Saturday, November 1, 2008

Gay Thoughts, Race Thoughts

Something about living in Texas makes me get teary-eyed when I see beautiful, solid, media representation of gays (see example below). Austin is safe for gays as a whole and celebratory in some ways too, though there are always weird incidents that happen. Sometimes the incidents are far worse than just weird; there have been a few recent bus-beating incidents in Austin that definitely made me think about my safety as a lesbian.

I will say that Austin is a largely happy and progressive town, but there is a lot of general ignorance here about race, sexuality, and gender identity. The ignorance is remarkably high and un-checked compared to my experience in New York/ New England. I can only attribute it to the relative isolation of this enormous state holding down the center of our country far from the big cities of both coasts.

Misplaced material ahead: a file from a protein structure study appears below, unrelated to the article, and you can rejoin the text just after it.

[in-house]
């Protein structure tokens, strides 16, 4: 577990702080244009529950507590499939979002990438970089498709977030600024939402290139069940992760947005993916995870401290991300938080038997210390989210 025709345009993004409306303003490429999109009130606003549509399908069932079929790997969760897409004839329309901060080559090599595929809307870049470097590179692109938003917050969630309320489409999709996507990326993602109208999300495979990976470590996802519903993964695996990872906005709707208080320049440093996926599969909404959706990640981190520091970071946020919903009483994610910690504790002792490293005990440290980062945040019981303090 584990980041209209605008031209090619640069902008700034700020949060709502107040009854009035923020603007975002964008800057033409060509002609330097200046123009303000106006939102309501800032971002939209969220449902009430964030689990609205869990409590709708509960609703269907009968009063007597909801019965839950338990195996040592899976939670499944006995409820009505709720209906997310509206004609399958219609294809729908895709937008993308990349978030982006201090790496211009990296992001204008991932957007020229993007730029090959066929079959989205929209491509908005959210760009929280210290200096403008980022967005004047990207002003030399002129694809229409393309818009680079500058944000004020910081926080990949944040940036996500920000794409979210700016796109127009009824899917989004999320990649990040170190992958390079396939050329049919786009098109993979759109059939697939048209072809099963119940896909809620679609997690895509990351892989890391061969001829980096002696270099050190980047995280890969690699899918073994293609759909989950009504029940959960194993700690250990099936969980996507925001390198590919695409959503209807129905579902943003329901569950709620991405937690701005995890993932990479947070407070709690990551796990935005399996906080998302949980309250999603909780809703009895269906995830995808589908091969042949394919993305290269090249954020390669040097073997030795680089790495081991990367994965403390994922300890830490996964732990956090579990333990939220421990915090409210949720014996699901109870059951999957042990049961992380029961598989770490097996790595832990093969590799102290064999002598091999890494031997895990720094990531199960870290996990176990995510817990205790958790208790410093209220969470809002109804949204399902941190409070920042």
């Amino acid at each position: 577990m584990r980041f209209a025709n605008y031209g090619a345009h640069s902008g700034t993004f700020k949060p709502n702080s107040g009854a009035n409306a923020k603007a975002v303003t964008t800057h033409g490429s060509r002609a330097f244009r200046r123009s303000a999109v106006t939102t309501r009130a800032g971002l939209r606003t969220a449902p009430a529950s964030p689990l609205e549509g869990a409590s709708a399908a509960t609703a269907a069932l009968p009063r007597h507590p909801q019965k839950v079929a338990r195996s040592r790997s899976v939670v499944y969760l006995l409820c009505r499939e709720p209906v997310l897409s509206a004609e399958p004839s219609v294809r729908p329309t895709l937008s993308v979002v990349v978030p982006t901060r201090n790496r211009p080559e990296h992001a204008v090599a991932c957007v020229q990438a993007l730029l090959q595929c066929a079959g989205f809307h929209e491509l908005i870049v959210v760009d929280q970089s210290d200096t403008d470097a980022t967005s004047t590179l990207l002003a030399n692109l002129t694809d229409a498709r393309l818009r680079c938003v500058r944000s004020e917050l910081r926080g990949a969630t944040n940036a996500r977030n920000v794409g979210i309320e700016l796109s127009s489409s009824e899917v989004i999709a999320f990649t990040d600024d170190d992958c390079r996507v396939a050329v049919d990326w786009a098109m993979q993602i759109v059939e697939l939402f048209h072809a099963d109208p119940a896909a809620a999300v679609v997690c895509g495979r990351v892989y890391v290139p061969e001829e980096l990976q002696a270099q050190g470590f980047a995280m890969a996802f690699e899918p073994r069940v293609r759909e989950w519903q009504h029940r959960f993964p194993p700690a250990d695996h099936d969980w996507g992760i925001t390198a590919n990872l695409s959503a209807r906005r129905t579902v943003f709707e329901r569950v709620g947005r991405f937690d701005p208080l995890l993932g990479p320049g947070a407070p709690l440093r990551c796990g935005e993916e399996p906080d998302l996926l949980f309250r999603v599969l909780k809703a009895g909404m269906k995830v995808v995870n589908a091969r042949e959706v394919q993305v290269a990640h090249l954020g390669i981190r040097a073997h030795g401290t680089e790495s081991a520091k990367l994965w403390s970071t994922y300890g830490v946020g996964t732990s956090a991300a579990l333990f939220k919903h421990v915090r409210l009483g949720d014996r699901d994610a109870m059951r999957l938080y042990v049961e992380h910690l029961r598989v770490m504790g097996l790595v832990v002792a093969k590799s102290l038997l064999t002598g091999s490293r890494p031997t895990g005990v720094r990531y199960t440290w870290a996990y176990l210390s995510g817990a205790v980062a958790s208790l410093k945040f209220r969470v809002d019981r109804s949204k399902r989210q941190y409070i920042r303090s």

I was talking to my friend Amber about this last night: We all, from whatever racial background we are, need to be doing as much intentional anti-racism work, and pro-inclusion work around sexual and gender identities as we can. Let us allow each other the space to be honest and challenge each other for the parts of the collective, societal racism that we carry. It is all the unchecked bits and pieces of institutional racism we allow to survive in us that keep the collective racism alive. It is all the little unchecked pieces of racism, in even the most tolerant among us, that allow people to still be uncertain a bi-racial man could lead our country.

Now for what got me teary-eyed. I just watched the preview for a new film coming out November 21st, "I Can't Think Straight." The film is transnational writer Shamim Sarif's directorial debut and is a romantic comedy in which the lead protagonists are both women of color. More on it from the film's website:

[In] “I Can’t Think Straight”...the cultural backdrop forms an intelligent base for [the protagonists'] journey towards self-awareness and each other.

Tala, a London-based Jordanian of Palestinian origin, prepares for an elaborate wedding with her Jordanian fiancé, when she encounters a timid Leyla, a young British Indian woman who is dating her best friend Ali.

I Can't Think Straight opens in New York and Los Angeles Nov. 21. For more on the movie visit its official website.